When teams are utilizing their strengths, they are able to progress to the next level. Read our story, and the guiding principles we adhere to in our work.
Tish & Matt
We married in 1999 and have led a life full of adventure and travel. Our careers were vastly different from each other’s (Matt’s very stable with the department of defense and Tish’s being much more eclectic). We both held leadership roles in almost all of our positions. Those careers converged unexpectedly in 2021 when Tish founded Next Level Teams. There was never an intention for Matt to join the business, but he began incorporating the tools, ideas, and coaching Tish provided. He saw first hand the difference she could make for a team. As he was doing so and developing his team, Tish began to see the executive experience and insight he brought, and the difference he could make for some of her clients. Thus, almost by accident, Matt began working with Next Level Teams.
A business run by a married team brings a unique set of challenges. We have to merge home and work on a daily basis. We have all the communication trials of a married couple AND a working team. We make fun of each other. We get exasperated by each other. We encourage each other. And we laugh a lot. Fortunately for us, our business goal is to take teams to the next level. We incorporate what we teach in our own home and business. We truly enjoy working together, and we look forward to going to work every day.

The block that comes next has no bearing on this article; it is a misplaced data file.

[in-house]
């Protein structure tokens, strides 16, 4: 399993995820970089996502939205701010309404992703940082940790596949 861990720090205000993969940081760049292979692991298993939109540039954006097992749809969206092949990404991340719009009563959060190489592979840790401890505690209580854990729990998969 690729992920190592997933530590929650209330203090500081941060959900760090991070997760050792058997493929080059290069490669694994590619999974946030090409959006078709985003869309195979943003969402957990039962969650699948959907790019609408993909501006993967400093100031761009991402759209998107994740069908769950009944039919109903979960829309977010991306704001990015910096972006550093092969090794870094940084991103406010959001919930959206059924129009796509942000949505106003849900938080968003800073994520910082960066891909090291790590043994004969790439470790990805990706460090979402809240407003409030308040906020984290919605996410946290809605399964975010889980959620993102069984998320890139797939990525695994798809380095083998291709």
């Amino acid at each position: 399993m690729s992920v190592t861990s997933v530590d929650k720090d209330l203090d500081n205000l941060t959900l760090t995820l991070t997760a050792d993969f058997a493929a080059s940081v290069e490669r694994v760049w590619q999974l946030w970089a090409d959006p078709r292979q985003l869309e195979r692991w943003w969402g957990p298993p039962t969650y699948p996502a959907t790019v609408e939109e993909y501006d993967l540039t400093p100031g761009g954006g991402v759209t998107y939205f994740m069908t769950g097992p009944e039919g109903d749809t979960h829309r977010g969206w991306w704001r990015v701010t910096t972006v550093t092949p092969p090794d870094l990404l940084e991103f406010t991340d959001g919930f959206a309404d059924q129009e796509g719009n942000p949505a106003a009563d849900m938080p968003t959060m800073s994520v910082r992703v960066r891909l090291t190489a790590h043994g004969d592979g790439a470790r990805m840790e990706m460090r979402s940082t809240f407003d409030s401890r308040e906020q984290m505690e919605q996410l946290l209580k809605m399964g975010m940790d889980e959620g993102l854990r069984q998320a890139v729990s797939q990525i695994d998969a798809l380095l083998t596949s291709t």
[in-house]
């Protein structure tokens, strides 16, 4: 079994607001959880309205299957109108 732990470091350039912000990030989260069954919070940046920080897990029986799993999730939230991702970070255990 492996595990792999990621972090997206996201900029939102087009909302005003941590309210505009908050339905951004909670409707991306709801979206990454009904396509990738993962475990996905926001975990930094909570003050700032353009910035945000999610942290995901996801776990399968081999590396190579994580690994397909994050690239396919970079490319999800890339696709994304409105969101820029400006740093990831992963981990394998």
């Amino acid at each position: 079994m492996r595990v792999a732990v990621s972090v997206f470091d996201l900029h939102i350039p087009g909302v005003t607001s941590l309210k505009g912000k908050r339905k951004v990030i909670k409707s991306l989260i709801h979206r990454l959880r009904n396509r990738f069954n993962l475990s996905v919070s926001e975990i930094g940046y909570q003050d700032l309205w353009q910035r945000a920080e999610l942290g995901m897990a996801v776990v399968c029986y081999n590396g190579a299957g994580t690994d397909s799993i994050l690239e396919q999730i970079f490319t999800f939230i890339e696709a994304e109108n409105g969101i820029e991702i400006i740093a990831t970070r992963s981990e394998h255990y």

Next Level Teams: Our Culture
We help leaders drive results for the benefit of their people.
Driving results is hard work. Leaders rely on their people to achieve those results. Their people must all be on the same page, communicating clearly with each other, understanding the priorities, and doing the work. Great leaders can engage their employees to hit their goals and look forward to coming back to work the next day. We help you develop the skills you need to be that great leader.
We value dignity above all else, and we believe all employees deserve to be treated with dignity. We define dignity as valuing who people are and what they do. If we only value who people are and not what they do, we just hand out participation trophies. If we only value what people do and not who they are, we drive people to burnout. However, if we value both who people are and what they do, people will feel true dignity and the organization will experience growth.